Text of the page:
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Too Many Ignore Symptoms of Mini-Stroke

Only 1 in 10 sought emergency treatment in British study

THURSDAY, March 30, 2006 (HealthDay News) -- Fewer than half of the people in a new study who felt the symptoms of a "mini-stroke" sought medical attention quickly, and just one in 10 went to an emergency room.

"These figures are a cause for concern," said lead researcher Dr. Matthew F. Giles, a research fellow in clinical neurology at the University of Oxford, England.

According to Giles, these transient ischemic attacks (TIAs) put individuals at high risk of having a major stroke soon afterward.

Reporting in the March 31 issue of Stroke, Giles and his colleagues interviewed 241 people who had a TIA, asking them about what they thought was causing their symptoms. Symptoms typically include a sudden numbness or weakness of part of the body, sudden confusion, visual problems, dizziness or a sudden severe headache.

Just 107 recognized the onset of symptoms as an emergency. Only 27 sought non-emergency treatment the same day; 43 waited until the next day to seek treatment, and 64 delayed two days or more.

People who had TIA symptoms on a Friday or Saturday were especially unlikely to seek medical attention the same day.

"That is an example of people not paying heed to these symptoms," Giles said. "If you have a TIA on the weekend, you'll say, 'I'll get in touch with the family doctor on Monday.' But by Monday everything is settled down, and you don't do it."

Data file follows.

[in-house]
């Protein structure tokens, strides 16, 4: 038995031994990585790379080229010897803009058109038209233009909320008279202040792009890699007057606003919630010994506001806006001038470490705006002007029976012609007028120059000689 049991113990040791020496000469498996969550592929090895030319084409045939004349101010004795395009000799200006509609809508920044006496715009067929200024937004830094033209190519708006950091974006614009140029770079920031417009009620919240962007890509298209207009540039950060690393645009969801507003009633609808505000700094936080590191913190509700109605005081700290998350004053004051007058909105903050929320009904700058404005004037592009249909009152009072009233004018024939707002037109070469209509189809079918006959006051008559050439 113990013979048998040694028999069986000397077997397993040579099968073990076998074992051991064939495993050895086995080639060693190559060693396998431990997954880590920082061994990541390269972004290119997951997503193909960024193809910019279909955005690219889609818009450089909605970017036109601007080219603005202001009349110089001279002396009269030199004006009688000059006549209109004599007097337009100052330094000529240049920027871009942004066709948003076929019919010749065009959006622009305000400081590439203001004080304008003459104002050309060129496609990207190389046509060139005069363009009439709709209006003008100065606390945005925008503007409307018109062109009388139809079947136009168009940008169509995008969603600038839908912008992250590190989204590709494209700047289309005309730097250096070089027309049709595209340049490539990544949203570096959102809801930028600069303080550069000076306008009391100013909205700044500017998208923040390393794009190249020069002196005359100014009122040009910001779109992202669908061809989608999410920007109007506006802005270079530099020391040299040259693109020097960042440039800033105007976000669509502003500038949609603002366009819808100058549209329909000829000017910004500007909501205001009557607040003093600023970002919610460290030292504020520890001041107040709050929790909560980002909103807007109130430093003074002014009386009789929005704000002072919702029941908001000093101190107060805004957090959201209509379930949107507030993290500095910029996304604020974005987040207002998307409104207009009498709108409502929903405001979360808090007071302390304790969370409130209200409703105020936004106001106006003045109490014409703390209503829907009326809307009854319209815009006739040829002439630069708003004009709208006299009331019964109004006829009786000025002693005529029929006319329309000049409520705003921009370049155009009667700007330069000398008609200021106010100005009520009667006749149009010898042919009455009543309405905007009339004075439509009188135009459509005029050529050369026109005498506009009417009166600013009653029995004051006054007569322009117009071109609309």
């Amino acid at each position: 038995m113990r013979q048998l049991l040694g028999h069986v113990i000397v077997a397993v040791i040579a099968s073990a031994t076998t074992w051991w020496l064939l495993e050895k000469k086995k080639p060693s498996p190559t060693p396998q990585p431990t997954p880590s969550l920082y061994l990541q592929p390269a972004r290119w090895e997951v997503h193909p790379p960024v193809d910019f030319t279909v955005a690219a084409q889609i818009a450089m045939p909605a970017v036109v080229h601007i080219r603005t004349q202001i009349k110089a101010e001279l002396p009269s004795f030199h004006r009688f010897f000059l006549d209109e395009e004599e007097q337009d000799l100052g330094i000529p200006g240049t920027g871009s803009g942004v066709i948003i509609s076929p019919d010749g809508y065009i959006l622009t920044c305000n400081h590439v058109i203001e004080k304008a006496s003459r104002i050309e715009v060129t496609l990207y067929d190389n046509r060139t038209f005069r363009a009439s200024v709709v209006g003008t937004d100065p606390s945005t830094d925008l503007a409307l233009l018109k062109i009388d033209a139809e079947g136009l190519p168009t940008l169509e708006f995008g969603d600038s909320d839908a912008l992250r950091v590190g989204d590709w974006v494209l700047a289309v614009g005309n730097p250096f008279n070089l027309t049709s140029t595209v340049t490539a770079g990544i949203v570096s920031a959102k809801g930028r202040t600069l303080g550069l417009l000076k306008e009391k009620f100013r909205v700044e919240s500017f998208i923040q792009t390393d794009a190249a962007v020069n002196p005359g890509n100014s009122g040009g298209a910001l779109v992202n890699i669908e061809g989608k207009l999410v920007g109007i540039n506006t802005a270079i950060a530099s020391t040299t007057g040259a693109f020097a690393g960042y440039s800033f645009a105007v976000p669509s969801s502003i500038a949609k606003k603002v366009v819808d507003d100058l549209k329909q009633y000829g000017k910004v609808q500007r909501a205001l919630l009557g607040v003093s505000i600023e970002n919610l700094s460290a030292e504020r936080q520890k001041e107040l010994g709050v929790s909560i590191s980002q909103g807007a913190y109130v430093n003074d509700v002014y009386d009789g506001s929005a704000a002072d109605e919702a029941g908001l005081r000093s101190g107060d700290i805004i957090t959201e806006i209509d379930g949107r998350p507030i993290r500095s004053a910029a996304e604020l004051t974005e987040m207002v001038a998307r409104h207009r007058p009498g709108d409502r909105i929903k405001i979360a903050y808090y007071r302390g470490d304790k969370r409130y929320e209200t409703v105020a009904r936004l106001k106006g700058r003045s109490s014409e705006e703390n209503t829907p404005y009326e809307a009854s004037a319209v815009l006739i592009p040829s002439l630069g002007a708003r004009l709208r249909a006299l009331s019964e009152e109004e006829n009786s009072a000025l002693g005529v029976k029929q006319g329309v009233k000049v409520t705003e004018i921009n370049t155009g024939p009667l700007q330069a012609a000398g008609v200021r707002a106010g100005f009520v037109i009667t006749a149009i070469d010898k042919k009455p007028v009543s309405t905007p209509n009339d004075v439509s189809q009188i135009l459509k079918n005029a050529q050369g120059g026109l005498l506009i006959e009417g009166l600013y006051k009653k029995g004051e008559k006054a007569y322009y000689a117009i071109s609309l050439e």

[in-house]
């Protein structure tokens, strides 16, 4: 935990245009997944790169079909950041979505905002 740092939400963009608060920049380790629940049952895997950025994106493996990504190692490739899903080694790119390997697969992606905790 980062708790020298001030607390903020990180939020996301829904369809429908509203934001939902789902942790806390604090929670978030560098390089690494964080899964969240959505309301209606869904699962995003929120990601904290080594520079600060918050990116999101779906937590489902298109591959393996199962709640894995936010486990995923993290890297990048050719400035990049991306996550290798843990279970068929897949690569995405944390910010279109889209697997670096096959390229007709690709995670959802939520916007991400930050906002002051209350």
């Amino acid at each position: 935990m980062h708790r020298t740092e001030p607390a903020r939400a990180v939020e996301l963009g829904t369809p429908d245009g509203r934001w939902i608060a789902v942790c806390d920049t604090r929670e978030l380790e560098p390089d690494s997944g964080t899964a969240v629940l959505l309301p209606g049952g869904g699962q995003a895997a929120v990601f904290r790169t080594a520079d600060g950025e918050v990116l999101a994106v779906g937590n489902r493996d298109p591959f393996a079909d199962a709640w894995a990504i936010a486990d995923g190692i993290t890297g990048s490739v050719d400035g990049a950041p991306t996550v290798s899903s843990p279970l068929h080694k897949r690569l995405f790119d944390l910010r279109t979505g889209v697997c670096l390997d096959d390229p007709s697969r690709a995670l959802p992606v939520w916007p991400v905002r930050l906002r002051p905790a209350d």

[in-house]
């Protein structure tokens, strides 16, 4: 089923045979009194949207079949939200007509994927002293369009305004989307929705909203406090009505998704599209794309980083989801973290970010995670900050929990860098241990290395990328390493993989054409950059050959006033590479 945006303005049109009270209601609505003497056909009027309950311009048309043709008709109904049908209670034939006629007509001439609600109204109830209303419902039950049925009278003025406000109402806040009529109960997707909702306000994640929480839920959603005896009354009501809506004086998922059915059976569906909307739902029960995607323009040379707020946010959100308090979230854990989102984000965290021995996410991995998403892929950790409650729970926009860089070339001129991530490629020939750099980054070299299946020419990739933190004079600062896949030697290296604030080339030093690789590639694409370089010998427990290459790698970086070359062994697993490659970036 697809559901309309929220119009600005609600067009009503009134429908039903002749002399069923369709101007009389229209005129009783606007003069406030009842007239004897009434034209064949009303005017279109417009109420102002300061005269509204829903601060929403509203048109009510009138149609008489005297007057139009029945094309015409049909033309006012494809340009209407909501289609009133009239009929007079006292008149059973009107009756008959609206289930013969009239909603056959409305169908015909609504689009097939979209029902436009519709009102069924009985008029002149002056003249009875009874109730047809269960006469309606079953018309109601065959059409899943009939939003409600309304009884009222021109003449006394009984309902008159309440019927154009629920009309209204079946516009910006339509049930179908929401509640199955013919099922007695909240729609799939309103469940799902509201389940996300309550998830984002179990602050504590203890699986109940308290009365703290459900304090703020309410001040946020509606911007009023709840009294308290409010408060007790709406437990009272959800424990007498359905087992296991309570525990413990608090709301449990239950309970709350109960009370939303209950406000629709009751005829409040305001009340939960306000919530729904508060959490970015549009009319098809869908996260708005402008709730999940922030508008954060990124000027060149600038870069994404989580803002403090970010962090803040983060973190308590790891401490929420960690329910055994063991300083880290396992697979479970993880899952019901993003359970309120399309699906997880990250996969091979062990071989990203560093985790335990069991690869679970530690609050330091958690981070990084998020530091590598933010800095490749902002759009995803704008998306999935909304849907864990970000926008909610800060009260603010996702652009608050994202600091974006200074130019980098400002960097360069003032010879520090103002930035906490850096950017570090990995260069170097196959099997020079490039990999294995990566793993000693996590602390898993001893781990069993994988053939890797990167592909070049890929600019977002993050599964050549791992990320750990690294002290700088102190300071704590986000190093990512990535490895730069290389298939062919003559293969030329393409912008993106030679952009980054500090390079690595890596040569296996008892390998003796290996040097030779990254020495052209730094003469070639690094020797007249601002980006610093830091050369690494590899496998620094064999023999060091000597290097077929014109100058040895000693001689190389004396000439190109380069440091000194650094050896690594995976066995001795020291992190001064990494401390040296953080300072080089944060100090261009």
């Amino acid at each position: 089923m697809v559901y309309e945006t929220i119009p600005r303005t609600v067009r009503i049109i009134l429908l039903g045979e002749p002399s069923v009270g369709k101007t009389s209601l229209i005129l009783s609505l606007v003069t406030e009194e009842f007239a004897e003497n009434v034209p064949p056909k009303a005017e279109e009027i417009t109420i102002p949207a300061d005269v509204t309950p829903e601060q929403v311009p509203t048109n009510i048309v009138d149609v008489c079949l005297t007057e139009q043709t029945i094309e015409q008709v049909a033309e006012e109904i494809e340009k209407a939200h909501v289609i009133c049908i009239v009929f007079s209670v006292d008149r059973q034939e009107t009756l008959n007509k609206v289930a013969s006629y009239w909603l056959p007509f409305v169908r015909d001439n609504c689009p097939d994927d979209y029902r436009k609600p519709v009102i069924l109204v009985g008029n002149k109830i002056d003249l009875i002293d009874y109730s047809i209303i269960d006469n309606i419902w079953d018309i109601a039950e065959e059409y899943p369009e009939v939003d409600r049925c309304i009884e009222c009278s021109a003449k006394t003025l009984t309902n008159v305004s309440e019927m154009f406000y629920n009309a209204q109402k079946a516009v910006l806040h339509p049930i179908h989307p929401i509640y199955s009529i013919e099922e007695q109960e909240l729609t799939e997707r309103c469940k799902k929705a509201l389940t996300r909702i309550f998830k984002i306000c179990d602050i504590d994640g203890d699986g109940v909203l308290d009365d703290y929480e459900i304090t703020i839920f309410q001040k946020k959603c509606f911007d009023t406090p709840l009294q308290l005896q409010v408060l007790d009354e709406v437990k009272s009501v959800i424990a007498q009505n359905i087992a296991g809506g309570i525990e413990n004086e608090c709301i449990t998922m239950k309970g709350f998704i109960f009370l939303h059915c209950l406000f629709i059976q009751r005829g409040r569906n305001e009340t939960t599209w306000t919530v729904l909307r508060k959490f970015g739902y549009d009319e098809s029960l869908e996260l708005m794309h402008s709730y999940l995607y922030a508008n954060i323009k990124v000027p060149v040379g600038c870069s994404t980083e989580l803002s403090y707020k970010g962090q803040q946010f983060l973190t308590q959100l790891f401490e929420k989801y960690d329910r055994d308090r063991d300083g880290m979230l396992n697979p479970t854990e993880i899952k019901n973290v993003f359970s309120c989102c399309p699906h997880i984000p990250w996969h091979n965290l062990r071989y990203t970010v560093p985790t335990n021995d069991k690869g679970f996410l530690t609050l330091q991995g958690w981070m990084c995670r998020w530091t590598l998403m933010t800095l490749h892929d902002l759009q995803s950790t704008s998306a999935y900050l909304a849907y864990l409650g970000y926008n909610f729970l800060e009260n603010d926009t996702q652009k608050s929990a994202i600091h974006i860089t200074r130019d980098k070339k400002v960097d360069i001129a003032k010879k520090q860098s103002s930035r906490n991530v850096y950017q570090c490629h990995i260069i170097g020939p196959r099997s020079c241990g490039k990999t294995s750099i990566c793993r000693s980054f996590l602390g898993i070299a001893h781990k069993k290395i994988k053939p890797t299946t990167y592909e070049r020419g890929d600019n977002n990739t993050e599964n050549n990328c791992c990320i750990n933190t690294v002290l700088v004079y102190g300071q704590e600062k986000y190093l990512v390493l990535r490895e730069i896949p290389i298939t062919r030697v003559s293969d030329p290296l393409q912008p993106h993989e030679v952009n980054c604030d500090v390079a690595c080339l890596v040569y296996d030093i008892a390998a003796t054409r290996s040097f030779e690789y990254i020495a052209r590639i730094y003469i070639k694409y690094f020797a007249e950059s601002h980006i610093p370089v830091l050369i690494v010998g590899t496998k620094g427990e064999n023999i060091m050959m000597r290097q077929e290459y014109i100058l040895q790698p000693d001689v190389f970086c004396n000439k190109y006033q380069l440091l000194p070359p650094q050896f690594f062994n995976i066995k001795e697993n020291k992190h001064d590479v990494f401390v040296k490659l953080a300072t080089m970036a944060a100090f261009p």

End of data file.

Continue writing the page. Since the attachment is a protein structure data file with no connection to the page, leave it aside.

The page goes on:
The nature of the symptoms had a strong influence on an individual's response. People who experienced major motor problems such as weakness in the face, arm or leg were more likely to recognize these symptoms as an emergency. The same was true for those whose symptoms persisted for more than an hour.

A TIA is temporary blockage of a brain artery, particularly common in the elderly. The average age of the people in the study was 71. Prompt treatment of the immediate event and follow-up therapy -- such as lowering cholesterol levels and blood pressure -- can reduce the long-term risk of a major stroke, Giles said.

What was true in the British study holds for the United States, noted Dr. Claudette Brooks, an assistant professor of neurology at West Virginia University and a spokeswoman for the American Heart Association.

"The most important thing to do is education, not only for the population at large but also for people at high risk, such as those with coronary artery disease, high cholesterol or diabetes," Brooks said.

Anyone feeling the symptoms of a TIA should go directly to an emergency room, she advised. "If you call your family doctor, you're wasting time," she said. "If you call your primary-care physician you'll be told to go to an emergency room anyway."

Immediate action is necessary, Brooks said, because after a TIA, "you are at increased risk especially over the next 90 days, but also of having a major stroke in the next 48 hours to seven days."

More information

The causes, symptoms and treatment of TIA are described by the American Heart Association.

SOURCES: Matthew F. Giles, M.D., research fellow, clinical neurology, University of Oxford, England; Claudette Brooks, M.D., assistant professor, neurology, West Virginia University, Morgantown, and spokeswoman, American Heart Association; March 31, 2005, Stroke
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